When Ohio State students requested a campus life mobile app, Steve Fischer, director of web and mobile apps (standing, left) and his team collaborated on the project that made it happen.

In today’s higher ed world, no department can work in a vacuum, least of all IT. From understanding the business plan to knowing how a web page or application will be used and by whom before it is designed and built, the days of CIOs and their teams working independently are gone.

IT administrators are spending more time than ever before collaborating with other departments to ensure there is a clear understanding of a project’s mission and to generate a more successful outcome.

Colleges and universities must consider students' privacy and other issues when lectures are recorded.

While the benefits of lecture capture and the flipped classroom model have caught widespread attention in higher ed, it is crucial to note its risks—particularly in the area of privacy and copyright violations.

The President’s Task Force  Committee at Salisbury University is an example of how multiple  departments can work with IT. On  the committee is Simeon Ananou (seated, with laptop), as well as his colleagues from the provost’s office, student affairs, registrar, financial aid, general counsel, HR, web  communications and two academic departments.

Within the next few years, as the ROI of collaboration becomes increasingly known, expect cross-departmental teamwork to be integral to the way all IT projects are handled, says Kamalika Sandell, associate CIO of American University. “There will be fewer boundaries in IT, and that will allow input to happen fluidly throughout the regular course of doing business,” she notes.

Simeon Ananou, CIO of Salisbury University in Maryland, sees a future higher ed model where IT and curriculum are integrated.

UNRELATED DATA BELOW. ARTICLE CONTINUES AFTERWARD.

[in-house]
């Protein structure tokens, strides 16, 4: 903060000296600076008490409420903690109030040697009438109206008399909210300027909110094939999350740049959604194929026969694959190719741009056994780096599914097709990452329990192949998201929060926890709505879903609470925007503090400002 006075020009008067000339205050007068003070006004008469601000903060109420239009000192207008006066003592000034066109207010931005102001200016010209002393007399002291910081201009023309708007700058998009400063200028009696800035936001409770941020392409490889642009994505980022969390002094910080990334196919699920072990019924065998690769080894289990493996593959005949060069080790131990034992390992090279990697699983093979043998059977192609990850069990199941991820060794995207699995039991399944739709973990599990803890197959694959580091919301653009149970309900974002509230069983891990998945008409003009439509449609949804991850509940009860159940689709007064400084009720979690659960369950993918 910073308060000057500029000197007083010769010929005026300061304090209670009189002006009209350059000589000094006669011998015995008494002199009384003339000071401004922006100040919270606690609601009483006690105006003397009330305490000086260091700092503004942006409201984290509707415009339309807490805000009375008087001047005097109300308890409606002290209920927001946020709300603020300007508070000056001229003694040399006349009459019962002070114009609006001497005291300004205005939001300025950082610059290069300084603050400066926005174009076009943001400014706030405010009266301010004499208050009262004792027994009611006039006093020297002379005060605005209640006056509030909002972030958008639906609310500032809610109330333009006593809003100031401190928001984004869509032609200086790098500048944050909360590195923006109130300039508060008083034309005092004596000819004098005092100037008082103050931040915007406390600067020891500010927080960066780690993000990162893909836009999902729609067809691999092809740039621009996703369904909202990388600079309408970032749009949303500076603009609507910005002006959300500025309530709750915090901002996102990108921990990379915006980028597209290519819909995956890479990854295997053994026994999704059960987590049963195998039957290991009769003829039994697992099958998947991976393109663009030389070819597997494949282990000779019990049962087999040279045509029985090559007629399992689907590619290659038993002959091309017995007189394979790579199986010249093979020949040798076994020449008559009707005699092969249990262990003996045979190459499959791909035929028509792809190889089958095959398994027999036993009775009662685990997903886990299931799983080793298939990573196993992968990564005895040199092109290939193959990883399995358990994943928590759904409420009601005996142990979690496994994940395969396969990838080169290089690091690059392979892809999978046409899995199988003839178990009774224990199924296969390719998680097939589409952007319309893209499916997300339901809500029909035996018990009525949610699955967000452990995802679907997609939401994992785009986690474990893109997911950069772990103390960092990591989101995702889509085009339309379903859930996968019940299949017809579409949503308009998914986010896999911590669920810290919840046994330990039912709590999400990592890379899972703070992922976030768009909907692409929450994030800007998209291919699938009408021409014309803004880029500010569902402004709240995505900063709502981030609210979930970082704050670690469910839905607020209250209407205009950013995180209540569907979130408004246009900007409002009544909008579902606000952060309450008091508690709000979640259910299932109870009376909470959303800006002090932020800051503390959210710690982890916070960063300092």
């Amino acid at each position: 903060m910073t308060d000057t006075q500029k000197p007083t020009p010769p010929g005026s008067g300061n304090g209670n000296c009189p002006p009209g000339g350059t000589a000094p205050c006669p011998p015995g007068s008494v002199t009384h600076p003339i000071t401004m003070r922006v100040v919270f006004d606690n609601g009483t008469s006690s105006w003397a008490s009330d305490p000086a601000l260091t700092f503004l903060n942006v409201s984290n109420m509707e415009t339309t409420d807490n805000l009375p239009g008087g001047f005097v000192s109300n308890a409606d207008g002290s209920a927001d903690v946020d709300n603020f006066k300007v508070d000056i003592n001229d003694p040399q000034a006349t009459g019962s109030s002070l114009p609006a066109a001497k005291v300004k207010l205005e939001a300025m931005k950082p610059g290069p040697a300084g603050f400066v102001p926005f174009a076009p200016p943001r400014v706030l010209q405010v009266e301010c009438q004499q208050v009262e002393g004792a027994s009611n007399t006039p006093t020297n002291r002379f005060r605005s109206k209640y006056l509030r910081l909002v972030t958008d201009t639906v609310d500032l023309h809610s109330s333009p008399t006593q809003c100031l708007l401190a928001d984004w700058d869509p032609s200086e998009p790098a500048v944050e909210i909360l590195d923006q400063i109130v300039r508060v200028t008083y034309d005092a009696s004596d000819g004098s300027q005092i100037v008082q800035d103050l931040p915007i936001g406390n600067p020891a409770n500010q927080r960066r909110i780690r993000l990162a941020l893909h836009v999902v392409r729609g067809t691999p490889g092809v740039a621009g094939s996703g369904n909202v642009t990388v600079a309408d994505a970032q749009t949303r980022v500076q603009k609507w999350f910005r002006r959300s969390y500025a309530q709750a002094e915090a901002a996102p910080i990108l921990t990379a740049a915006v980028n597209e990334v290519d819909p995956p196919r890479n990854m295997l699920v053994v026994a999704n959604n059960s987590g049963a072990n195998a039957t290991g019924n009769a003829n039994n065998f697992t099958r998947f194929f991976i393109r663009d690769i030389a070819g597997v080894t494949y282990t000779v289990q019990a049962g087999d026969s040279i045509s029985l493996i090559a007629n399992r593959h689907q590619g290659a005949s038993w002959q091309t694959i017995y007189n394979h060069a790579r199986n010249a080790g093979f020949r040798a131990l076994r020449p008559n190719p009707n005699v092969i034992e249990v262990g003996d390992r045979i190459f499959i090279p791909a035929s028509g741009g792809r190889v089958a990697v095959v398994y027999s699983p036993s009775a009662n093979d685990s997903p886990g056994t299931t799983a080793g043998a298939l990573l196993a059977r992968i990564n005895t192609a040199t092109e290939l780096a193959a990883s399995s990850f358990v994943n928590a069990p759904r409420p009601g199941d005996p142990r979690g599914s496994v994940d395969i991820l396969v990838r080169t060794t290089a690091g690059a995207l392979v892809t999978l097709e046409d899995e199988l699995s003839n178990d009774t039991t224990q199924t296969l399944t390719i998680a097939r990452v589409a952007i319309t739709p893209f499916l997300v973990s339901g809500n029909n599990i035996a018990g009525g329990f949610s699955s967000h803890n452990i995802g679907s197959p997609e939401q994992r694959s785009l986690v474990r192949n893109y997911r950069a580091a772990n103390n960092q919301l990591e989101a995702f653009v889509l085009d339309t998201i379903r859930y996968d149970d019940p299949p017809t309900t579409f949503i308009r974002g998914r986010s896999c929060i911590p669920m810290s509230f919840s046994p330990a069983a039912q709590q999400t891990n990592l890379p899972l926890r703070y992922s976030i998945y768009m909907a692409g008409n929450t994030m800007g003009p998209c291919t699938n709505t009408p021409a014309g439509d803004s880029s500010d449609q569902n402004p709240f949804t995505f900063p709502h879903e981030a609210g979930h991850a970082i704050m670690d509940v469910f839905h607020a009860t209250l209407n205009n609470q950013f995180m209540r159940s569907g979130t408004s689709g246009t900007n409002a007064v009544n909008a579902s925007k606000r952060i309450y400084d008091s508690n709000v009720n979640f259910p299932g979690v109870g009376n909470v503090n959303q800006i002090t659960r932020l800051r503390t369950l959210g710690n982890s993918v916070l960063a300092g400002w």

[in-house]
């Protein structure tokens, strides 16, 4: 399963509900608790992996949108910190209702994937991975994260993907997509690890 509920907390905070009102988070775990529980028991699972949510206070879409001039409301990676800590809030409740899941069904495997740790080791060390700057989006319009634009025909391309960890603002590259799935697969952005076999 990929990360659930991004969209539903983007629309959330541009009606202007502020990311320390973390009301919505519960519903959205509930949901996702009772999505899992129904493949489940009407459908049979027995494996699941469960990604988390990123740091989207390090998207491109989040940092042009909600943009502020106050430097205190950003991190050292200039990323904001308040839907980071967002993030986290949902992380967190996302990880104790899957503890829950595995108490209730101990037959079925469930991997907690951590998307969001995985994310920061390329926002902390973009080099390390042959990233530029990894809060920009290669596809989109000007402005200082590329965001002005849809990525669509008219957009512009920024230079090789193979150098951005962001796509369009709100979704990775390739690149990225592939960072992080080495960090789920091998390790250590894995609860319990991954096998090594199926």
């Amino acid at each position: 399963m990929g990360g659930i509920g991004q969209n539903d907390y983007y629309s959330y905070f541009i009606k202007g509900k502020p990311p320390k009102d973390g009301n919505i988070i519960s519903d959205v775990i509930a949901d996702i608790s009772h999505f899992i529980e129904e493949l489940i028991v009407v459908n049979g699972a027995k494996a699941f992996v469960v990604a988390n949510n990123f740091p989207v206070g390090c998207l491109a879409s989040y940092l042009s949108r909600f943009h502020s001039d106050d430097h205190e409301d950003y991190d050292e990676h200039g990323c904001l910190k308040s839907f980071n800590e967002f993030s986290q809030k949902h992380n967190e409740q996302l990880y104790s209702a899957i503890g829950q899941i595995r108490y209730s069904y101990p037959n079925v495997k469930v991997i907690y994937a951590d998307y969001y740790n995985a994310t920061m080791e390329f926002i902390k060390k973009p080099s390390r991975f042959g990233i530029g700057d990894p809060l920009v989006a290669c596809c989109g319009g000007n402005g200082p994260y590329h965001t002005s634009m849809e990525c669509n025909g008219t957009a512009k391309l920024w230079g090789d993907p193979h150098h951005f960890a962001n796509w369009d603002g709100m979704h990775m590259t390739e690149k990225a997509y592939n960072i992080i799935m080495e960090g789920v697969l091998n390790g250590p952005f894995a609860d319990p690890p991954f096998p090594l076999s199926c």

RoomFinder was developed by Rohan Vakil, while he was a student at Bryant University.

Students at Bryant University, like collegians at many schools, often had trouble finding quiet study space. Until recently, they would roam the hallways searching for an unused classroom where they could work in solitude. But now there’s an iPhone and Android app that quickly steers students at this Rhode Island institution to a peaceful place.

Small schools led in SIS purchases, but mid-tier schools were more active in 2013.

A potentially positive higher ed economic indicator is that more institutions purchased student information systems in 2013 than had done so in any year since 2008, according to a recent market analysis by The Tambellini Group.

Two of the main reasons given for the 195 purchases were the need to update outdated software and to replace homegrown systems.

On April 22, College Republican National Committee chair Alex Smith appeared on a Fox News program to launch the #MyLiberalCampus hashtag campaign. In the same segment, an Eastern Connecticut State University student shared an audio recording of his creative writing professor saying that a Republican Senate win in 2014 would result in college closures, and that Republicans are racist and greedy.

Karine Joly is the web editor behind www., a blog about higher ed web marketing, public relations, and technologies.

It’s a fact: Responsive websites solve the challenge created by a world of multiple connected devices—from the latest smartphones to the newest tablets and the largest screens of desktop computers or TVs.